People often get what they want from the social system, and that process is aided by social popularity or by having money. Money can thus possibly substitute for social acceptance in conferring the ability to obtain benefits from the social system. Moreover, past work has suggested that responses to physical pain and social distress share common underlying mechanisms. Six studies tested relationships among reminders of money, social exclusion, and physical pain. Interpersonal rejection and physical pain caused desire for money to increase. Handling money (compared with handling paper) reduced distress over social exclusion and diminished the physical pain of immersion in hot water. Being reminded of having spent money, however, intensified both social distress and physical pain.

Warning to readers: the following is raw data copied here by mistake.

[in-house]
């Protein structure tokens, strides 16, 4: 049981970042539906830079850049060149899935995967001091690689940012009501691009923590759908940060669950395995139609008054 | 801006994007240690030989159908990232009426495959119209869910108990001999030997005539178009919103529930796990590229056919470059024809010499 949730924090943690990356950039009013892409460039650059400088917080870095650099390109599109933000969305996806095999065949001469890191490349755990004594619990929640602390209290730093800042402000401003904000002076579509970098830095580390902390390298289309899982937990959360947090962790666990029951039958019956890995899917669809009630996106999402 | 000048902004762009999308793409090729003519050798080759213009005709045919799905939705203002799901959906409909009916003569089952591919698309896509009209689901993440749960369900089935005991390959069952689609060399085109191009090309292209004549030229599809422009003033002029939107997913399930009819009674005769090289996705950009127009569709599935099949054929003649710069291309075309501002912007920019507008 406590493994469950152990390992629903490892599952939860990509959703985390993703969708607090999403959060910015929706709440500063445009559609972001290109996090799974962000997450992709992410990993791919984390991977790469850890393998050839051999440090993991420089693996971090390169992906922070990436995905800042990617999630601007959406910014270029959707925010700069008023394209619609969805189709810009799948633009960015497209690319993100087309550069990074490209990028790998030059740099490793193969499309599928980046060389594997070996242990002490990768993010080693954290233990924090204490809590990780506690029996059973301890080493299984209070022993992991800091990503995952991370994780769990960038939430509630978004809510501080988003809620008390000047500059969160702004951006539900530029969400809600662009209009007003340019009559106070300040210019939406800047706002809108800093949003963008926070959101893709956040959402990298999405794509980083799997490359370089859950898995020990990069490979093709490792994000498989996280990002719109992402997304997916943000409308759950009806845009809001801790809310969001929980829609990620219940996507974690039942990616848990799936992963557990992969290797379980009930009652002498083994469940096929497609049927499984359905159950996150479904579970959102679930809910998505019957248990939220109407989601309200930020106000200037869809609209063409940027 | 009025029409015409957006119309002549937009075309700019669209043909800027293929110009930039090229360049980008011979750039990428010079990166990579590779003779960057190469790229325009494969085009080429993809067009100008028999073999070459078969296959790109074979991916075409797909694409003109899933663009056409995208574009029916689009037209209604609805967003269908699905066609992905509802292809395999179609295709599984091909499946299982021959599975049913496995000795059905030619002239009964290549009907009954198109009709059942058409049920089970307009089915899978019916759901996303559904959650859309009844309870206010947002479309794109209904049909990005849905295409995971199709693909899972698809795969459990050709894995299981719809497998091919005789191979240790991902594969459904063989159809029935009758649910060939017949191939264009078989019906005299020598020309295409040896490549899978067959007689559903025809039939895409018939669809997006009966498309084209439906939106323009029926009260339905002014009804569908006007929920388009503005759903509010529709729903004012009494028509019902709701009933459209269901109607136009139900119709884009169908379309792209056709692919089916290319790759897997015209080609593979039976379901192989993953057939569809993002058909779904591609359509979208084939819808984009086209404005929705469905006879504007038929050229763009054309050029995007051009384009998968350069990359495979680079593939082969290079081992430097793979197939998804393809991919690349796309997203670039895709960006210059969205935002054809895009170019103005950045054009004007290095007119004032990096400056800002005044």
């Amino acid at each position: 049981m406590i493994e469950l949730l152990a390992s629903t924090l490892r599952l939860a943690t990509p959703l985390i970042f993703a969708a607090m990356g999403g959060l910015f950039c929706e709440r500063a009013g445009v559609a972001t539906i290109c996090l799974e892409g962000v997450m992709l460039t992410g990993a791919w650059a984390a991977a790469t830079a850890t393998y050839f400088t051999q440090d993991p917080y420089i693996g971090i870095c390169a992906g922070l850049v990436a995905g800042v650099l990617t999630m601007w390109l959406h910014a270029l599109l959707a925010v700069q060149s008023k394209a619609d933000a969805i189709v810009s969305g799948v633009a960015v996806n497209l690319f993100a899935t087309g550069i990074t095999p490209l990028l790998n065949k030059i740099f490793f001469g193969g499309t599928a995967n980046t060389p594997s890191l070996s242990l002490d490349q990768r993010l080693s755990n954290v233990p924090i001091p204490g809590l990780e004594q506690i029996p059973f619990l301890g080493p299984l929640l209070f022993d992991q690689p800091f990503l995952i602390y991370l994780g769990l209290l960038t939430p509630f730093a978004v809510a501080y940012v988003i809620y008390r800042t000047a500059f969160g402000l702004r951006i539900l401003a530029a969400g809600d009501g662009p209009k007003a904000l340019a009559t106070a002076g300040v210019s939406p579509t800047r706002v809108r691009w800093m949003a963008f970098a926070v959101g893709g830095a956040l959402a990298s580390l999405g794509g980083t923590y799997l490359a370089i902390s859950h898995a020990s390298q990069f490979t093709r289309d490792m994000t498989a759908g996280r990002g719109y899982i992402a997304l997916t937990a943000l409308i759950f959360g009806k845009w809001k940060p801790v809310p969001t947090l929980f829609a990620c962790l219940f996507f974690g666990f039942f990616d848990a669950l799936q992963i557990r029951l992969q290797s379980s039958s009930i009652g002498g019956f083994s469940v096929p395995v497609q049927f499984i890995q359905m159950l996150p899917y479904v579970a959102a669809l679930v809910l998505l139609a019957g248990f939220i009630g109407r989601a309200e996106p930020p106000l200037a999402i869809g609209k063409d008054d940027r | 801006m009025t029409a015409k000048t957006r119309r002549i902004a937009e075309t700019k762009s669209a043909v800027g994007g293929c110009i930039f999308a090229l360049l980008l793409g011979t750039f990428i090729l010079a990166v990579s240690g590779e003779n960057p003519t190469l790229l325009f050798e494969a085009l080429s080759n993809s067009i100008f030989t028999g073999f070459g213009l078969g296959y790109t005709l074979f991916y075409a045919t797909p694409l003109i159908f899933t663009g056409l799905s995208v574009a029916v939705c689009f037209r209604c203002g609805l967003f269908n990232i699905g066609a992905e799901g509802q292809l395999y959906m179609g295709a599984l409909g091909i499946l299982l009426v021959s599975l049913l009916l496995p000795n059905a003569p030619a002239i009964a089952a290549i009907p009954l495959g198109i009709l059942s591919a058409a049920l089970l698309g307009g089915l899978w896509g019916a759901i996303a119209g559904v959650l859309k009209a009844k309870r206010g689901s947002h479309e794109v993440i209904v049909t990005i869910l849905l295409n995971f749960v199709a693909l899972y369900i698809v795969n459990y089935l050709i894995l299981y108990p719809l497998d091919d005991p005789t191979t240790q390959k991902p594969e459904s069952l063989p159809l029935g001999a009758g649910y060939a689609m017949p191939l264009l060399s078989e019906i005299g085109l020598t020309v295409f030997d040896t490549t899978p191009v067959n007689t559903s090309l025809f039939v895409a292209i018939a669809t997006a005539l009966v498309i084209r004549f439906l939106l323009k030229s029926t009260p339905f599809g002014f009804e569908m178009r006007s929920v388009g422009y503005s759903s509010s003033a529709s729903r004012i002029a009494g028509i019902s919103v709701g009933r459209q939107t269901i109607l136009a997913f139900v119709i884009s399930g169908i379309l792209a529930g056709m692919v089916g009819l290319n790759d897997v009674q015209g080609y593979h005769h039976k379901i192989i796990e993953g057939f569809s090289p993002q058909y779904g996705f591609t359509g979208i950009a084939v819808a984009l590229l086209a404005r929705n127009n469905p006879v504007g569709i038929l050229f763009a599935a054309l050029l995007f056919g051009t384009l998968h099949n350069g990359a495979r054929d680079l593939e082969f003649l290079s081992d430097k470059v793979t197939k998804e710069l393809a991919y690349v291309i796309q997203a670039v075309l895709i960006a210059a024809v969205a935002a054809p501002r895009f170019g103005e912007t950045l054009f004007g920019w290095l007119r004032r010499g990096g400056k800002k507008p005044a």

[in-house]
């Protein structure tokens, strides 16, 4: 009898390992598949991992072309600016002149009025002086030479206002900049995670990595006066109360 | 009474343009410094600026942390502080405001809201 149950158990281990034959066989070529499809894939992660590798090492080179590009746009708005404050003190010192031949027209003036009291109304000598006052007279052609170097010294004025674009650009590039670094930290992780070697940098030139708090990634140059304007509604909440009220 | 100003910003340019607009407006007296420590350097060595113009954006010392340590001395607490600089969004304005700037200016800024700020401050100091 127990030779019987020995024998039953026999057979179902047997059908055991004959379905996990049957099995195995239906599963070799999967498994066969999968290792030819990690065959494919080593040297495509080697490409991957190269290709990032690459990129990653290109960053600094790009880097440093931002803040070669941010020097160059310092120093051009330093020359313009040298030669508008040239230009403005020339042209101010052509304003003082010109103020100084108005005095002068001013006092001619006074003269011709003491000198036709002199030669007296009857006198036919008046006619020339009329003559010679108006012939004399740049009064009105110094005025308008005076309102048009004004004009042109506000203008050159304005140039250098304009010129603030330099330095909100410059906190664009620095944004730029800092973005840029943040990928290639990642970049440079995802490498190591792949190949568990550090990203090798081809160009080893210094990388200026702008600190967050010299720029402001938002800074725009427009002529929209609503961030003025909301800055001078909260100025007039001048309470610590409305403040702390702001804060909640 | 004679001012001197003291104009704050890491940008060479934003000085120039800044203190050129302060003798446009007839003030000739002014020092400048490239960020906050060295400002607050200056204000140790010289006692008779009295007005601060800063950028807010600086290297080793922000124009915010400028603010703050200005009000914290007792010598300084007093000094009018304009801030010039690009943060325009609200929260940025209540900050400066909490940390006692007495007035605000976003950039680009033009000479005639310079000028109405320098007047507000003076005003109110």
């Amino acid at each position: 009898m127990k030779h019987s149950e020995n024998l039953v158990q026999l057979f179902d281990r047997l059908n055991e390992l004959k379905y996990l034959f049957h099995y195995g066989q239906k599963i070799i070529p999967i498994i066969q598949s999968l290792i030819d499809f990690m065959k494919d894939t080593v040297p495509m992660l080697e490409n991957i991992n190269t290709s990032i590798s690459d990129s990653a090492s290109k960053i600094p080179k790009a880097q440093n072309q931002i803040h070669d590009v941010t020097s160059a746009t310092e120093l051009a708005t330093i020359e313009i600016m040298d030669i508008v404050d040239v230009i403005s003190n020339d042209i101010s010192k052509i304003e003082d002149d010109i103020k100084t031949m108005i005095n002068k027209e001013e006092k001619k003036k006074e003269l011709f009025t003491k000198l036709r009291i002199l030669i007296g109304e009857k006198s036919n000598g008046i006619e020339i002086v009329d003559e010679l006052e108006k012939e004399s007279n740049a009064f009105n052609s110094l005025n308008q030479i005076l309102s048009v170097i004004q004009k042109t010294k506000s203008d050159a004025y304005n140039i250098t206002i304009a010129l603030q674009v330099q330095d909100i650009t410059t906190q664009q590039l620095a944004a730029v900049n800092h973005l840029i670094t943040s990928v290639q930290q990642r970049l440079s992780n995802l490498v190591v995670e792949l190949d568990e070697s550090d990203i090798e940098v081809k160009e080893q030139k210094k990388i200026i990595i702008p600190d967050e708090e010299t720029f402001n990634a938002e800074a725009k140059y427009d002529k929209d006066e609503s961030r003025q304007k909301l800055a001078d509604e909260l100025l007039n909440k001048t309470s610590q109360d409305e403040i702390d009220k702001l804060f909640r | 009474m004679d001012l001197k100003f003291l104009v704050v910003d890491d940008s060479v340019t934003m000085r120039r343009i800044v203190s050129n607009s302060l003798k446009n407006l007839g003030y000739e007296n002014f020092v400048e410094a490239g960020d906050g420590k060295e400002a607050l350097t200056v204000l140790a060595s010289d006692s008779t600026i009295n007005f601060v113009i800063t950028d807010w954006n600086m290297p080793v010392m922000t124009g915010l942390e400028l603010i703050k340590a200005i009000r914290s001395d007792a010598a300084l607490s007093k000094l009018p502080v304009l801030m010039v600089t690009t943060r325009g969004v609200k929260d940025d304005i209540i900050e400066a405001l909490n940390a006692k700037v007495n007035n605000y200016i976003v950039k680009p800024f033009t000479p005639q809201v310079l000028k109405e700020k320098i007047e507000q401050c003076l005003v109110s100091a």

Zhou, X., Vohs, K. D., &Baumeister, R. F. (2009). The symbolic power of money: Reminders of money alter social distress and physical pain. Psychological Science, 20(6), 700-706.